Unwrap the brown paper, unscrew the plastic green cap, slap the little amber bottle down on the table, pick it up with your mouth, and let the collection of bitters and herbs in this digestif drip down your throat. You’ve just drunk an Underberg.

But what exactly is this mysterious liquid? For years in America now it seems these ubiquitous bottles have graced tables at beer bars, stood ready at attention like a line of infantry soldiers behind the bar, and captivated drinkers around the world.

But this German digestif has actually been around for over 175 years. And in Europe the herbal bitters were meant to be sipped after a meal (not taken like a shot as Americans have been wont to do). “Underberg is an all-natural digestive made to be enjoyed after a great meal,” wrote Udo Bruns, Underberg’s Director International, in an email to Hop Culture. “It is a pure herbal bitter consisting of natural herbal extracts, alcohol, and water.”

So what is it about Underberg that has inspired a generation of fervent fans and ‘Berg believers?

Perhaps it’s in the brand’s own motto: “It cannot be explained; it must be experienced.” Well, maybe you’ve been lucky enough to enjoy Underberg, but if not, we’ll do our best to explain it.

Today, Underberg has become a favorite amongst industry folks to nurse a hangover, drinkers to revel in during nights out, and even mixologists to design new cocktails.

We wanted to take a look at the crazy and wacky history of a drink that honestly many people might not have even heard of yet.

Let’s peek under the hood Underberg.

A Brief History of Underberg?

hubert underberg
Images courtesy of Underberg

In 1846, Hubert Underberg launched his company Underberg-Albrecht. For years, Hubert had been a fan of genever, a juniper-flavored gin, and the herbal drinks made with it around the Netherlands and Belgium.

However, Hubert had trouble finding a consistent, delicious product.

So, perhaps very smartly, he created his own. One focused on high-quality ingredients and production methods.

That mission is written right into Underberg’s creed. Known as SEMPER IDEM or “always the same quality and effect,” the secret techniques used to make Underberg have been passed down through five generations of the Underberg family.

And is a secret still to this day.

Wait, So What Exactly Is Underberg?

Photography courtesy of Underberg

Well, we don’t have a definitive answer for you because the recipe and production method remain a secret, known only by three people in the Underberg family and two clerics to ensure the preservation of Underberg for the future.

But we can tell you this: Underberg is considered a German bitter or digestif normally taken after eating. As it says directly on the label, “Underberg: After a good meal. Underberg is an herb bitters taken for digestion, it is not a beverage. Not to be supped, but taken all at once and quickly because of its aromatic and strong taste.”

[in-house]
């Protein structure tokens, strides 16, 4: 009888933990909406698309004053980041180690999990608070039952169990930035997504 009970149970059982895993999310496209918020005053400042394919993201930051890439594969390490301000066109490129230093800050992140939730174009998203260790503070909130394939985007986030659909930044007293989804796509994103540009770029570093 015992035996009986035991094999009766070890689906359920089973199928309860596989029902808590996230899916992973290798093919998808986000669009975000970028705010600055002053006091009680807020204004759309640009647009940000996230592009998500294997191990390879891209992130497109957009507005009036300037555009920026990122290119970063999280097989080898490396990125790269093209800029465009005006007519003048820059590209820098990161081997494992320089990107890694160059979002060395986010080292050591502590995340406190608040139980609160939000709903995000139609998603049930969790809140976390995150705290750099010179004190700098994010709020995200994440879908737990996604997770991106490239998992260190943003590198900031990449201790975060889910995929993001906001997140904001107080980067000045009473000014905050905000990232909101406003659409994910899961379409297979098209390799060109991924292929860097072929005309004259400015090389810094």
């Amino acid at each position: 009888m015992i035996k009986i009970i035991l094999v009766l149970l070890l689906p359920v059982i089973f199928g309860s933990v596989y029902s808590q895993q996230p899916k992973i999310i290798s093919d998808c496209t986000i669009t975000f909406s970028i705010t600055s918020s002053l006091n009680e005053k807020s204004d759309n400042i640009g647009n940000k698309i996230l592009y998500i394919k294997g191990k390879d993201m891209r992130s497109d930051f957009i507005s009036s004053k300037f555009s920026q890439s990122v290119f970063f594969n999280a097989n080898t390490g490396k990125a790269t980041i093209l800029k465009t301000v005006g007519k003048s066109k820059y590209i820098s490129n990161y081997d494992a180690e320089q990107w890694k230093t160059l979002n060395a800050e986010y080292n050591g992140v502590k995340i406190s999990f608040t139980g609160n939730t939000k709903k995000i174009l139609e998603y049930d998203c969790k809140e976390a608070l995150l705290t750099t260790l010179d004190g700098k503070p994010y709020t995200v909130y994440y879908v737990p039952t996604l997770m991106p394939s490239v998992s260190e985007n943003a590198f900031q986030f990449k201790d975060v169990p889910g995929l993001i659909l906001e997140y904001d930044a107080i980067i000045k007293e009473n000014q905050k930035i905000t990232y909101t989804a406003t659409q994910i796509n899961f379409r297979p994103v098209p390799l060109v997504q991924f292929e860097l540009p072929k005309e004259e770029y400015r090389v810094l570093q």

Aged for several months in Slovenian Oak and made up of herbs and spices from forty-three different countries, the liquid is hugely herbal, slightly spicy, and lightly licorice-y.

“The special feature of Underberg lies in the herbs from 43 countries, which pass on their natural extracts to the drink in several process steps,” write Bruns. “Each initiated family member practices these steps in their own individual way according to the traditional specifications of the company founder. That’s what makes it so special.”

When you first take a whiff inside the bottle you might find something similar to Christmas—pinecone, nutmeg, cinnamon, clove, and allspice.

“The most accurate way you can describe it is saying it’s a bitter shot,” says Emily Morton, general manager of The 126, a curated cocktail bar in Burlington, VT. “It’s like when you jump into really cold water. It may not be nice at first, but eventually you’re into it.”

So Is It a Spirit? A Bitter? A Liqueur? A Digestif?

underberg bergita the 126
Photography courtesy of Emily Morton | The 126

Technically, yes to all the above (more on this later).

Bottled at forty-four percent alcohol and part of a category of spirits known as Kräuterlikör (herbal liqueur), Underberg is often compared to Italian bitters such as Amaro or maybe even Fernet or Jägermeister. Although it’s a lesser-known spirit, Underberg has carved out a distinctive place in drinking culture.

Morton first discovered Underberg online while researching bitters. She decided to give it a try, buying a case on Amazon. The results of her taste test? “Well, this was frickin’ hilarious and wonderful,” says Morton.

Few people around Morton in Vermont had heard of Underberg at the time, so she introduced her clientele to it via a clever cocktail. The pineapple daiquiri with freshly squeezed pineapple juice, rum, and lime also included a full (tiny) bottle of Underberg in it tipped upside down. A la a “Coronita” (a margarita with a tiny bottle of Corona flipped upside down inside of it), the “Bergita” would fill up with Underberg the more you drank it.